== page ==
Branding is the key to a successful business. All great marketers know how to brand themselves. When you see the Golden Arches you know it’s McDonalds; when you see red and a cursive letter C, you know its coke. These companies are masters of branding. Why? Because everything they do (no matter how different) has a certain look and feel. It’s like a David Gilmour guitar solo. No matter what notes he plays, he just has this certain sound and style that is his (if you don’t know who David Gilmour is, look up a little band called Pink Floyd).
Maintaining branding is particularly important when shifting marketing strategies. For example, remember when McDonalds was the Hamburglar chasing around hamburgers? Now it’s all about “I’m loving it” showing cool hip people having a great time at a club or hanging out at home. Yet, the Golden Arches are still there in the messaging to reinforce the branding.
Ok, so what does this all have to do with email? Simple, good marketers, regardless of the medium, make sure everything they do is branded. Their brochures match their site which matches their business cards which matches their store front, etc.. So why should it be any different for your email communication? Successful businesses use cohesive, persistent branding because they know in marketing, perception can be more important than reality when it comes to winning consumers. This is particularly true for smaller businesses who need more creative ways to gain the trust of customers. By having a unified branding strategy, even the smallest of companies can appear to be a much larger one.
There are many companies out there that have a killer site, great logo and overall solid branding. The perception says that they are successful and doing well. However, the reality is usually a lot different. Many might be in deep debt or failing in their respective industry. Nevertheless, as a potential customer, you probably won’t know any of that and will go purely by what you see on the surface. Again, perceptions trumps reality.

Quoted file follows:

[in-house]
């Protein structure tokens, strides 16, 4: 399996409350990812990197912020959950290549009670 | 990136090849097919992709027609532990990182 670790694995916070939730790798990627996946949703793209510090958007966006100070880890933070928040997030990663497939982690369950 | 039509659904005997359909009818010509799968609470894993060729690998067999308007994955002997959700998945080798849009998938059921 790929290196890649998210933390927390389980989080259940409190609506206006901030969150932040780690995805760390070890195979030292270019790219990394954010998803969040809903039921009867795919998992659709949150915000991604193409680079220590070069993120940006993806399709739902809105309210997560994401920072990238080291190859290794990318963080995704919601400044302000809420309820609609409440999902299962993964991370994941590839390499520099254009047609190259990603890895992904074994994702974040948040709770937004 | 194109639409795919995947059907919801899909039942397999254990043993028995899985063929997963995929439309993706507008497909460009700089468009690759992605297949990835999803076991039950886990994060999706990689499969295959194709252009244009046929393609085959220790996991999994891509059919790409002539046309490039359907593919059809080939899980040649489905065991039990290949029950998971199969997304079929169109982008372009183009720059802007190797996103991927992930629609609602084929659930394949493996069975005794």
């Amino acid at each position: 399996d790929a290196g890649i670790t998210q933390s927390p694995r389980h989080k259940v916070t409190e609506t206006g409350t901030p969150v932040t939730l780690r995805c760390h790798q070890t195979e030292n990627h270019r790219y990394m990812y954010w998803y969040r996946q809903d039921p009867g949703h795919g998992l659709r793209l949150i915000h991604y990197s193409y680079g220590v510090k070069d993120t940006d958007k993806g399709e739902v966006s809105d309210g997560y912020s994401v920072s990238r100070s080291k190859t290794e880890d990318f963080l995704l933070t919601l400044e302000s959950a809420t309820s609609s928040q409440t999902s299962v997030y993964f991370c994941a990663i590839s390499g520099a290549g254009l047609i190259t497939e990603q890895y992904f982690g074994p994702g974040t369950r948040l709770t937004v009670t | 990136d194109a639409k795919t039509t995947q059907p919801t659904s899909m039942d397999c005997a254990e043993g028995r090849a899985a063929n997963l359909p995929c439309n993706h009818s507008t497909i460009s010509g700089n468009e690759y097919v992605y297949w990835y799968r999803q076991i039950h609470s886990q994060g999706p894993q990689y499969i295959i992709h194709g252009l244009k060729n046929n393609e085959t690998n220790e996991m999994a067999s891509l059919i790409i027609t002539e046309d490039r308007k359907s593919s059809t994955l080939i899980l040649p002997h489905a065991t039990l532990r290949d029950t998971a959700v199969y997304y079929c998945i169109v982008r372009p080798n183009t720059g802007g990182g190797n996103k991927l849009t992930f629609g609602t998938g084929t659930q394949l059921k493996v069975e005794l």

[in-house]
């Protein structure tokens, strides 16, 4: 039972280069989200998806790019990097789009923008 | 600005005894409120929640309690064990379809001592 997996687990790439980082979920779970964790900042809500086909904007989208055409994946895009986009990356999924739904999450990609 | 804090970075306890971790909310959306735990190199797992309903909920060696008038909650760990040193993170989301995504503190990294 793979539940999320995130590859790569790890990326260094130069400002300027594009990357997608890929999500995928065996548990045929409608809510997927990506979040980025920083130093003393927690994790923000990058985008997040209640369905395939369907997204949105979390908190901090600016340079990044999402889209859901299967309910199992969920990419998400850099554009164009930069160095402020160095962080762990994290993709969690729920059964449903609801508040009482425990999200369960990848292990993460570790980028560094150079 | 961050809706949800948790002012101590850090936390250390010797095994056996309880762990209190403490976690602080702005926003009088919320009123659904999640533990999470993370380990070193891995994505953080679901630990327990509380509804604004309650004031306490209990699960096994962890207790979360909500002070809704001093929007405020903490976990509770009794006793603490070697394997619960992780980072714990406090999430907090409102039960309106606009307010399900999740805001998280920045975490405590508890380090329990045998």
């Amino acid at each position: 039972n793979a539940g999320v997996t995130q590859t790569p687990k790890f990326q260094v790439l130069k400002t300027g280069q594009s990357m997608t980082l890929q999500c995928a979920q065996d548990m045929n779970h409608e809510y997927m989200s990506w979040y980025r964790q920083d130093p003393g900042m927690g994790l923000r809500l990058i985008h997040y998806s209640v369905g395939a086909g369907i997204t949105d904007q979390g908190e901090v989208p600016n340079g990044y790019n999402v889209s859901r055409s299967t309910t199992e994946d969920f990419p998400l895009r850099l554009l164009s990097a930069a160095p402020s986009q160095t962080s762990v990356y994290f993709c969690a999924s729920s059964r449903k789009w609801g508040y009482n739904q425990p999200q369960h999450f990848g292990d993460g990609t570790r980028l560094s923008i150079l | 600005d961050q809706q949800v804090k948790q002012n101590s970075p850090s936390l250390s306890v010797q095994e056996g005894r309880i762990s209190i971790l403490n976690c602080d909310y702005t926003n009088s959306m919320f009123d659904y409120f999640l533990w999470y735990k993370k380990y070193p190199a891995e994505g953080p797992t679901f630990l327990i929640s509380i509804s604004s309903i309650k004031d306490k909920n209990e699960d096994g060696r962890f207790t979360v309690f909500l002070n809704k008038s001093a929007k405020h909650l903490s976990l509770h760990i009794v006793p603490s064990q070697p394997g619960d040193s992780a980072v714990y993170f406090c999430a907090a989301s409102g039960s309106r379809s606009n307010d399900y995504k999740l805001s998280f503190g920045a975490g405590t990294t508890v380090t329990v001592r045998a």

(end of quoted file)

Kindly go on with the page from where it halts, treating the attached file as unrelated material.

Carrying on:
So what’s the best branding strategy when it comes to emails? I personally prefer the clean corporate approach and am definitely a fan of the Web 2.0 look (lots of white, clean design, large text, etc). Here is an example of an email from a company called Rareplay which does a great job of branding. They use the web 2.0 style on their site (www.rareplay.com) and their emails follow suit:
Within our email marketing platform Stun!, we have a number of templates we have created for companies to use. However, these are supposed to be used as a starting point for smaller companies that need something quick and simple. A company who really cares about their brand is going to build their own design.
Because of the pervasiveness of email, once you have captured an address on your site, most of their interaction with your brand will be done in via the inbox. Sending email campaigns allows you to be proactive with your customers because it pushes content to someone versus having them go to your site. So, given that fact, it makes sense that your email should look as polished and more importantly branded as much as possible. Remember, you only get one chance to make a first impression.
Your email template needs to reflect that you are a successful organization. It has to convey to your subscriber base that you are going to be around for a long time. It needs to be as strong as your marketing copy because you can have the greatest content in the world but if your email is ugly, not laid out properly, and hard to read, will anyone really care? BBC has an interesting take for impressions on the web, check out this article.
Bottom line is that in the future, when you go to create your next email whether it’s editing an existing template or building one from scratch, think about your brand. How do you want people to perceive you? If I were you, I would spend the extra money and have a professional company design a really good email that you can use over and over again, even if the initial costs are more than you’d like to spend. In the long run, it will pay off. I guarantee it.
Starting A Small Business